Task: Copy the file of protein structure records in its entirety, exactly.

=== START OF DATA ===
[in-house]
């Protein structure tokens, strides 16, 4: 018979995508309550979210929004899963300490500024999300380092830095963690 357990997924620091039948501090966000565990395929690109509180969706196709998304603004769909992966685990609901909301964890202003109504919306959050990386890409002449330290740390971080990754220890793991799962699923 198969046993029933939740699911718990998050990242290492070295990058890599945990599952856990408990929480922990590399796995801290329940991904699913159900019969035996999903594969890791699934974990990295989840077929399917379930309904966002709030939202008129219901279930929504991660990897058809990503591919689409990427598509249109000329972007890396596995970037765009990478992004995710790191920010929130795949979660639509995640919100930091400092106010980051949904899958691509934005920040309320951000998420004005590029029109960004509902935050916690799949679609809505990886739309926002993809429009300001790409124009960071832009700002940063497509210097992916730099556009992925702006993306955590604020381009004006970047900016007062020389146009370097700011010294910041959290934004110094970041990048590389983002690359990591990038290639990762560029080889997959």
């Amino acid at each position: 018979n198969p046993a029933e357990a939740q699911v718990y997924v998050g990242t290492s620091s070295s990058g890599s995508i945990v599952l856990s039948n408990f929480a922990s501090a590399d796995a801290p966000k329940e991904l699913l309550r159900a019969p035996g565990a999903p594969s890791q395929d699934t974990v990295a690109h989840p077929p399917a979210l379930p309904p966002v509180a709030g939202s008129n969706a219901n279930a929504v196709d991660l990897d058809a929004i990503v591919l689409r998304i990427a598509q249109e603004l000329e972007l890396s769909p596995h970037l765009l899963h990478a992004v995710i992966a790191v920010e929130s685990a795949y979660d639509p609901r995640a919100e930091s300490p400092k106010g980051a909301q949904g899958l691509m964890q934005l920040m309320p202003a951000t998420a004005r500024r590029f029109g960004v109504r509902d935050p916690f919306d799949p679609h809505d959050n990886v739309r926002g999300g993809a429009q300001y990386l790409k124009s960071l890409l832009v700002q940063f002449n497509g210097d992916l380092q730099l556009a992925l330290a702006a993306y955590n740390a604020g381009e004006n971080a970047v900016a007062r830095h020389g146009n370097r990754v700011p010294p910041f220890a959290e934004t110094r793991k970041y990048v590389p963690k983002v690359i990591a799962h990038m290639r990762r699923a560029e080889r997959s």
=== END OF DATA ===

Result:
[in-house]
């Protein structure tokens, strides 16, 4: 018979995508309550979210929004899963300490500024999300380092830095963690 357990997924620091039948501090966000565990395929690109509180969706196709998304603004769909992966685990609901909301964890202003109504919306959050990386890409002449330290740390971080990754220890793991799962699923 198969046993029933939740699911718990998050990242290492070295990058890599945990599952856990408990929480922990590399796995801290329940991904699913159900019969035996999903594969890791699934974990990295989840077929399917379930309904966002709030939202008129219901279930929504991660990897058809990503591919689409990427598509249109000329972007890396596995970037765009990478992004995710790191920010929130795949979660639509995640919100930091400092106010980051949904899958691509934005920040309320951000998420004005590029029109960004509902935050916690799949679609809505990886739309926002993809429009300001790409124009960071832009700002940063497509210097992916730099556009992925702006993306955590604020381009004006970047900016007062020389146009370097700011010294910041959290934004110094970041990048590389983002690359990591990038290639990762560029080889997959």
């Amino acid at each position: 018979n198969p046993a029933e357990a939740q699911v718990y997924v998050g990242t290492s620091s070295s990058g890599s995508i945990v599952l856990s039948n408990f929480a922990s501090a590399d796995a801290p966000k329940e991904l699913l309550r159900a019969p035996g565990a999903p594969s890791q395929d699934t974990v990295a690109h989840p077929p399917a979210l379930p309904p966002v509180a709030g939202s008129n969706a219901n279930a929504v196709d991660l990897d058809a929004i990503v591919l689409r998304i990427a598509q249109e603004l000329e972007l890396s769909p596995h970037l765009l899963h990478a992004v995710i992966a790191v920010e929130s685990a795949y979660d639509p609901r995640a919100e930091s300490p400092k106010g980051a909301q949904g899958l691509m964890q934005l920040m309320p202003a951000t998420a004005r500024r590029f029109g960004v109504r509902d935050p916690f919306d799949p679609h809505d959050n990886v739309r926002g999300g993809a429009q300001y990386l790409k124009s960071l890409l832009v700002q940063f002449n497509g210097d992916l380092q730099l556009a992925l330290a702006a993306y955590n740390a604020g381009e004006n971080a970047v900016a007062r830095h020389g146009n370097r990754v700011p010294p910041f220890a959290e934004t110094r793991k970041y990048v590389p963690k983002v690359i990591a799962h990038m290639r990762r699923a560029e080889r997959s």